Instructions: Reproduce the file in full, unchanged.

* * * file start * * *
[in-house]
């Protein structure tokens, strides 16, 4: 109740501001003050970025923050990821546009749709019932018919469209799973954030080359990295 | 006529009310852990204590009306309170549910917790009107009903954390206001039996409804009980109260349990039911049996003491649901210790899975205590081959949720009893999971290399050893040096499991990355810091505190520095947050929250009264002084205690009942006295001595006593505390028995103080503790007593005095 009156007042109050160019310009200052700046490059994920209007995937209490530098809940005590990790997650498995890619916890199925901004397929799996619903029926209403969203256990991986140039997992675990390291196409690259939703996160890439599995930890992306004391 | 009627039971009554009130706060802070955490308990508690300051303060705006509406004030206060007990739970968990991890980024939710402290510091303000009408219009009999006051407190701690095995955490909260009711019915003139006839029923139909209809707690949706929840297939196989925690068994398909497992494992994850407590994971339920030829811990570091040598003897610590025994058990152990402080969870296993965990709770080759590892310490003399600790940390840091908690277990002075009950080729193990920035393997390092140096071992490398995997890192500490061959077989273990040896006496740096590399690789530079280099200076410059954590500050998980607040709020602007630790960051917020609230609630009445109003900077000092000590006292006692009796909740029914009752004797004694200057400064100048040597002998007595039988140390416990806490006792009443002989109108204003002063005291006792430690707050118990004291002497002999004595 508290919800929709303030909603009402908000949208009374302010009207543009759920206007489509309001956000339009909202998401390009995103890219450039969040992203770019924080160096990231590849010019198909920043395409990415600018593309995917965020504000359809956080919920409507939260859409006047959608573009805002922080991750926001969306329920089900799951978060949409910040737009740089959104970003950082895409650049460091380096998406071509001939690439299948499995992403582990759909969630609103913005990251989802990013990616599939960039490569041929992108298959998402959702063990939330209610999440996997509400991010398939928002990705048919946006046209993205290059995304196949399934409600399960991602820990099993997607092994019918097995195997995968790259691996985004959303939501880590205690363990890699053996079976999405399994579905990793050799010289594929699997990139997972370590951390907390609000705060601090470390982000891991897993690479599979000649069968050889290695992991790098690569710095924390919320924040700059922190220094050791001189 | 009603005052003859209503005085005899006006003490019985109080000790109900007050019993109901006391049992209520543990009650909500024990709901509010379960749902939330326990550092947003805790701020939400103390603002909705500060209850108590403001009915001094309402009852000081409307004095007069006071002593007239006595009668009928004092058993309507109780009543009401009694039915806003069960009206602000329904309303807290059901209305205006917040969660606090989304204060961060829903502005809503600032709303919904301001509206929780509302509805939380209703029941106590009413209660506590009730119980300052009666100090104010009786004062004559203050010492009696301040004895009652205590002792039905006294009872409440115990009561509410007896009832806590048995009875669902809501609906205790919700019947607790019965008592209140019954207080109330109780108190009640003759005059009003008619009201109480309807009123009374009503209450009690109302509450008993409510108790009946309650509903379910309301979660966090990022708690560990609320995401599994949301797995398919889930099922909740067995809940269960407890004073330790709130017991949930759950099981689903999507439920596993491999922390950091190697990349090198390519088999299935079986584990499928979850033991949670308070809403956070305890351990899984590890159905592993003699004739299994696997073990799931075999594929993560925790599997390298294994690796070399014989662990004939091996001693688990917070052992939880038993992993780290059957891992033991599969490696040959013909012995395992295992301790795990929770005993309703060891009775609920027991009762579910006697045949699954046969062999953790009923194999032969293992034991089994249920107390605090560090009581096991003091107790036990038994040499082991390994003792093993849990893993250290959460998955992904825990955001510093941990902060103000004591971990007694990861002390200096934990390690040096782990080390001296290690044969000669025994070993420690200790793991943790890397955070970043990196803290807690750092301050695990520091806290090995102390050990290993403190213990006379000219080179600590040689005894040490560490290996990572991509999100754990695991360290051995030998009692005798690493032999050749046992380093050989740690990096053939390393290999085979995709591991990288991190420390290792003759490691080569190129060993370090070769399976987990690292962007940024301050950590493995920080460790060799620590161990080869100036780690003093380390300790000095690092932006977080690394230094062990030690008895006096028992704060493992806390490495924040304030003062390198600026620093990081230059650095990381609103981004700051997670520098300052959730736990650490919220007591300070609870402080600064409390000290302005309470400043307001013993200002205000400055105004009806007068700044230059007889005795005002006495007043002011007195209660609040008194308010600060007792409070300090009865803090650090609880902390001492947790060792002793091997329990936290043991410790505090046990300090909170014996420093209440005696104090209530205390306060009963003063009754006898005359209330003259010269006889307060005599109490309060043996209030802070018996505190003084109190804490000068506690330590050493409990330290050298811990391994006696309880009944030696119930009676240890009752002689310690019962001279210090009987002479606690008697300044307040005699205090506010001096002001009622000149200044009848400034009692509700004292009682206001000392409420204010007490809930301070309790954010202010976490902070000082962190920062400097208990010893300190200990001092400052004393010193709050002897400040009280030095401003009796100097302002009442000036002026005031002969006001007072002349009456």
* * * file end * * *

[in-house]
């Protein structure tokens, strides 16, 4: 109740501001003050970025923050990821546009749709019932018919469209799973954030080359990295 | 006529009310852990204590009306309170549910917790009107009903954390206001039996409804009980109260349990039911049996003491649901210790899975205590081959949720009893999971290399050893040096499991990355810091505190520095947050929250009264002084205690009942006295001595006593505390028995103080503790007593005095 009156007042109050160019310009200052700046490059994920209007995937209490530098809940005590990790997650498995890619916890199925901004397929799996619903029926209403969203256990991986140039997992675990390291196409690259939703996160890439599995930890992306004391 | 009627039971009554009130706060802070955490308990508690300051303060705006509406004030206060007990739970968990991890980024939710402290510091303000009408219009009999006051407190701690095995955490909260009711019915003139006839029923139909209809707690949706929840297939196989925690068994398909497992494992994850407590994971339920030829811990570091040598003897610590025994058990152990402080969870296993965990709770080759590892310490003399600790940390840091908690277990002075009950080729193990920035393997390092140096071992490398995997890192500490061959077989273990040896006496740096590399690789530079280099200076410059954590500050998980607040709020602007630790960051917020609230609630009445109003900077000092000590006292006692009796909740029914009752004797004694200057400064100048040597002998007595039988140390416990806490006792009443002989109108204003002063005291006792430690707050118990004291002497002999004595 508290919800929709303030909603009402908000949208009374302010009207543009759920206007489509309001956000339009909202998401390009995103890219450039969040992203770019924080160096990231590849010019198909920043395409990415600018593309995917965020504000359809956080919920409507939260859409006047959608573009805002922080991750926001969306329920089900799951978060949409910040737009740089959104970003950082895409650049460091380096998406071509001939690439299948499995992403582990759909969630609103913005990251989802990013990616599939960039490569041929992108298959998402959702063990939330209610999440996997509400991010398939928002990705048919946006046209993205290059995304196949399934409600399960991602820990099993997607092994019918097995195997995968790259691996985004959303939501880590205690363990890699053996079976999405399994579905990793050799010289594929699997990139997972370590951390907390609000705060601090470390982000891991897993690479599979000649069968050889290695992991790098690569710095924390919320924040700059922190220094050791001189 | 009603005052003859209503005085005899006006003490019985109080000790109900007050019993109901006391049992209520543990009650909500024990709901509010379960749902939330326990550092947003805790701020939400103390603002909705500060209850108590403001009915001094309402009852000081409307004095007069006071002593007239006595009668009928004092058993309507109780009543009401009694039915806003069960009206602000329904309303807290059901209305205006917040969660606090989304204060961060829903502005809503600032709303919904301001509206929780509302509805939380209703029941106590009413209660506590009730119980300052009666100090104010009786004062004559203050010492009696301040004895009652205590002792039905006294009872409440115990009561509410007896009832806590048995009875669902809501609906205790919700019947607790019965008592209140019954207080109330109780108190009640003759005059009003008619009201109480309807009123009374009503209450009690109302509450008993409510108790009946309650509903379910309301979660966090990022708690560990609320995401599994949301797995398919889930099922909740067995809940269960407890004073330790709130017991949930759950099981689903999507439920596993491999922390950091190697990349090198390519088999299935079986584990499928979850033991949670308070809403956070305890351990899984590890159905592993003699004739299994696997073990799931075999594929993560925790599997390298294994690796070399014989662990004939091996001693688990917070052992939880038993992993780290059957891992033991599969490696040959013909012995395992295992301790795990929770005993309703060891009775609920027991009762579910006697045949699954046969062999953790009923194999032969293992034991089994249920107390605090560090009581096991003091107790036990038994040499082991390994003792093993849990893993250290959460998955992904825990955001510093941990902060103000004591971990007694990861002390200096934990390690040096782990080390001296290690044969000669025994070993420690200790793991943790890397955070970043990196803290807690750092301050695990520091806290090995102390050990290993403190213990006379000219080179600590040689005894040490560490290996990572991509999100754990695991360290051995030998009692005798690493032999050749046992380093050989740690990096053939390393290999085979995709591991990288991190420390290792003759490691080569190129060993370090070769399976987990690292962007940024301050950590493995920080460790060799620590161990080869100036780690003093380390300790000095690092932006977080690394230094062990030690008895006096028992704060493992806390490495924040304030003062390198600026620093990081230059650095990381609103981004700051997670520098300052959730736990650490919220007591300070609870402080600064409390000290302005309470400043307001013993200002205000400055105004009806007068700044230059007889005795005002006495007043002011007195209660609040008194308010600060007792409070300090009865803090650090609880902390001492947790060792002793091997329990936290043991410790505090046990300090909170014996420093209440005696104090209530205390306060009963003063009754006898005359209330003259010269006889307060005599109490309060043996209030802070018996505190003084109190804490000068506690330590050493409990330290050298811990391994006696309880009944030696119930009676240890009752002689310690019962001279210090009987002479606690008697300044307040005699205090506010001096002001009622000149200044009848400034009692509700004292009682206001000392409420204010007490809930301070309790954010202010976490902070000082962190920062400097208990010893300190200990001092400052004393010193709050002897400040009280030095401003009796100097302002009442000036002026005031002969006001007072002349009456």